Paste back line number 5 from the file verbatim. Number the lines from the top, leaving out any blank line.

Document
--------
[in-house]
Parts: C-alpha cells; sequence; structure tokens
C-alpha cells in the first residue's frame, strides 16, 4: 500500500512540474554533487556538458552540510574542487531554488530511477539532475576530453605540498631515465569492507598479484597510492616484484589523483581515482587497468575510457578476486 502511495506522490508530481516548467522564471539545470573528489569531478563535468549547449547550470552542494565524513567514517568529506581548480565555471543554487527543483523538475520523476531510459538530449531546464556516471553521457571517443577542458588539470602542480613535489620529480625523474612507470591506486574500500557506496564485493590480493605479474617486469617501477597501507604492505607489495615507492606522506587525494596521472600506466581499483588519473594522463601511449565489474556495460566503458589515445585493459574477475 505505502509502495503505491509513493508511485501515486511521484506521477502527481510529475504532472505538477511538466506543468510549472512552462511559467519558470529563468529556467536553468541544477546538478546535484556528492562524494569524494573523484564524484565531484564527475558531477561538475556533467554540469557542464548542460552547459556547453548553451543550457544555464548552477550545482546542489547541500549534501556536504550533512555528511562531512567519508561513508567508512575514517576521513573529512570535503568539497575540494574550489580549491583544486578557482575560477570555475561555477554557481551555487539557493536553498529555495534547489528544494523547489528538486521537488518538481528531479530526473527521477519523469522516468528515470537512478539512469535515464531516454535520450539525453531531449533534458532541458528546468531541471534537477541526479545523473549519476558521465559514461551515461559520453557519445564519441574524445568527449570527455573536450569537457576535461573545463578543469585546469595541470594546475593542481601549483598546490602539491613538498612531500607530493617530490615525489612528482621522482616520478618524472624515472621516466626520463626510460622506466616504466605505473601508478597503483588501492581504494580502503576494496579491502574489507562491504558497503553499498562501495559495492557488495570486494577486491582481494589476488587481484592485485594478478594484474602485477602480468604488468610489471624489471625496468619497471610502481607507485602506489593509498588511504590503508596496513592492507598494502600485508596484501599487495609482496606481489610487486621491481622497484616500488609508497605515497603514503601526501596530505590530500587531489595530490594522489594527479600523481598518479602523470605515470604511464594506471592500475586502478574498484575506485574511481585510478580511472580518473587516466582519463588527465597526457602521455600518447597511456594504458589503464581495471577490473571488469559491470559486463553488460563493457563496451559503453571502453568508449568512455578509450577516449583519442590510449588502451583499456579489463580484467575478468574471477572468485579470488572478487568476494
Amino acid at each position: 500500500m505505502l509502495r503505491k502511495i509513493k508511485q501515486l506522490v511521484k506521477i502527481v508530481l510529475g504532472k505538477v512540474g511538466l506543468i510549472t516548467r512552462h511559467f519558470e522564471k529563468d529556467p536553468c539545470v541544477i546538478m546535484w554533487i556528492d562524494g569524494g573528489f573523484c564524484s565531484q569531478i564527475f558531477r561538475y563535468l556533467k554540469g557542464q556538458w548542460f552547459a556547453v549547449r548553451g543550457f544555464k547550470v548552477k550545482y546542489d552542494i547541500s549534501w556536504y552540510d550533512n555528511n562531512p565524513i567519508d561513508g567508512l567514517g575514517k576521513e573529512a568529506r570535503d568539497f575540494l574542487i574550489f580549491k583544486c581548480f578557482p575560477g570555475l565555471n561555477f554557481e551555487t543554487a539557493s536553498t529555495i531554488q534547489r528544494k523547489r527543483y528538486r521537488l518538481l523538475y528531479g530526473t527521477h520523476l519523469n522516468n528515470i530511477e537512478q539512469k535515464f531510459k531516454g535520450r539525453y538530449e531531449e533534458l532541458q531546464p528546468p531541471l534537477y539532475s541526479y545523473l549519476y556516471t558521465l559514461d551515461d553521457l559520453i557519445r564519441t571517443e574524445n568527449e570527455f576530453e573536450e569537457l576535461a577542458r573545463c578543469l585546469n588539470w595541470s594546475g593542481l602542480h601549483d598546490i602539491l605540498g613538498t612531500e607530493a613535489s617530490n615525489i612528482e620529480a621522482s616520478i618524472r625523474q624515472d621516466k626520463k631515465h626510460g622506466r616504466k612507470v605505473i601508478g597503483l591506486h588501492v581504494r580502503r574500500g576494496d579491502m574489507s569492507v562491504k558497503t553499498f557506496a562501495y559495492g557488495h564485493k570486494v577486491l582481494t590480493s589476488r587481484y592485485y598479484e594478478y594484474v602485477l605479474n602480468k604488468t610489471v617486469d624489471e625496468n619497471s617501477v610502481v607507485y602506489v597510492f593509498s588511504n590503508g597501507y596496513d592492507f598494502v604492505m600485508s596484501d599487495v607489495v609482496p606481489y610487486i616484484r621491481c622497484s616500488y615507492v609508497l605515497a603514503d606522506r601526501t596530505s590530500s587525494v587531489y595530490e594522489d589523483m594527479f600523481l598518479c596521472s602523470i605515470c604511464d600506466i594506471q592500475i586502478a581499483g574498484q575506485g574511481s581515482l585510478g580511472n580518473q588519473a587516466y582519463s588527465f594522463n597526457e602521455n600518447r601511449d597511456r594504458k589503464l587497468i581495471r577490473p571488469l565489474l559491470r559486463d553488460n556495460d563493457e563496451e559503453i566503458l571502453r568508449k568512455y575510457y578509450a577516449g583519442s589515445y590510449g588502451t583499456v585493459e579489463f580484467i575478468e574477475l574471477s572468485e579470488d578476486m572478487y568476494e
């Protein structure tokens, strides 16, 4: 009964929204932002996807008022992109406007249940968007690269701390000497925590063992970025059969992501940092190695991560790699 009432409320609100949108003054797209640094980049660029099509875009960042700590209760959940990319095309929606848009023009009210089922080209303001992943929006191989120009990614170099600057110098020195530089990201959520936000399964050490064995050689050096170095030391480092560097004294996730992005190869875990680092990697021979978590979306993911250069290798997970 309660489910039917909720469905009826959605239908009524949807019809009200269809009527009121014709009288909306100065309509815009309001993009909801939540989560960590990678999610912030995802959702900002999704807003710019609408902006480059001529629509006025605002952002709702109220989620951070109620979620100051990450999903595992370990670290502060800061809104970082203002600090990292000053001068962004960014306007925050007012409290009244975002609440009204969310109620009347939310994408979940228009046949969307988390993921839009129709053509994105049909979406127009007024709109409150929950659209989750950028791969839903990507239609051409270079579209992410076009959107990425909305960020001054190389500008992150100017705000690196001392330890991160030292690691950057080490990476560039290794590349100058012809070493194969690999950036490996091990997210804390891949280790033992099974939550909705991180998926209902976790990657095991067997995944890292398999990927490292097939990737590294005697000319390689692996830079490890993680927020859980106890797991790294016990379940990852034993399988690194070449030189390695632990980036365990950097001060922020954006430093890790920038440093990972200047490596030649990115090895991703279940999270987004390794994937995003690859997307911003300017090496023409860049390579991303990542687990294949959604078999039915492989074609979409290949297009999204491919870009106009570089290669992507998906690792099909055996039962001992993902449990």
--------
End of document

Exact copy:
């Protein structure tokens, strides 16, 4: 009964929204932002996807008022992109406007249940968007690269701390000497925590063992970025059969992501940092190695991560790699 009432409320609100949108003054797209640094980049660029099509875009960042700590209760959940990319095309929606848009023009009210089922080209303001992943929006191989120009990614170099600057110098020195530089990201959520936000399964050490064995050689050096170095030391480092560097004294996730992005190869875990680092990697021979978590979306993911250069290798997970 309660489910039917909720469905009826959605239908009524949807019809009200269809009527009121014709009288909306100065309509815009309001993009909801939540989560960590990678999610912030995802959702900002999704807003710019609408902006480059001529629509006025605002952002709702109220989620951070109620979620100051990450999903595992370990670290502060800061809104970082203002600090990292000053001068962004960014306007925050007012409290009244975002609440009204969310109620009347939310994408979940228009046949969307988390993921839009129709053509994105049909979406127009007024709109409150929950659209989750950028791969839903990507239609051409270079579209992410076009959107990425909305960020001054190389500008992150100017705000690196001392330890991160030292690691950057080490990476560039290794590349100058012809070493194969690999950036490996091990997210804390891949280790033992099974939550909705991180998926209902976790990657095991067997995944890292398999990927490292097939990737590294005697000319390689692996830079490890993680927020859980106890797991790294016990379940990852034993399988690194070449030189390695632990980036365990950097001060922020954006430093890790920038440093990972200047490596030649990115090895991703279940999270987004390794994937995003690859997307911003300017090496023409860049390579991303990542687990294949959604078999039915492989074609979409290949297009999204491919870009106009570089290669992507998906690792099909055996039962001992993902449990």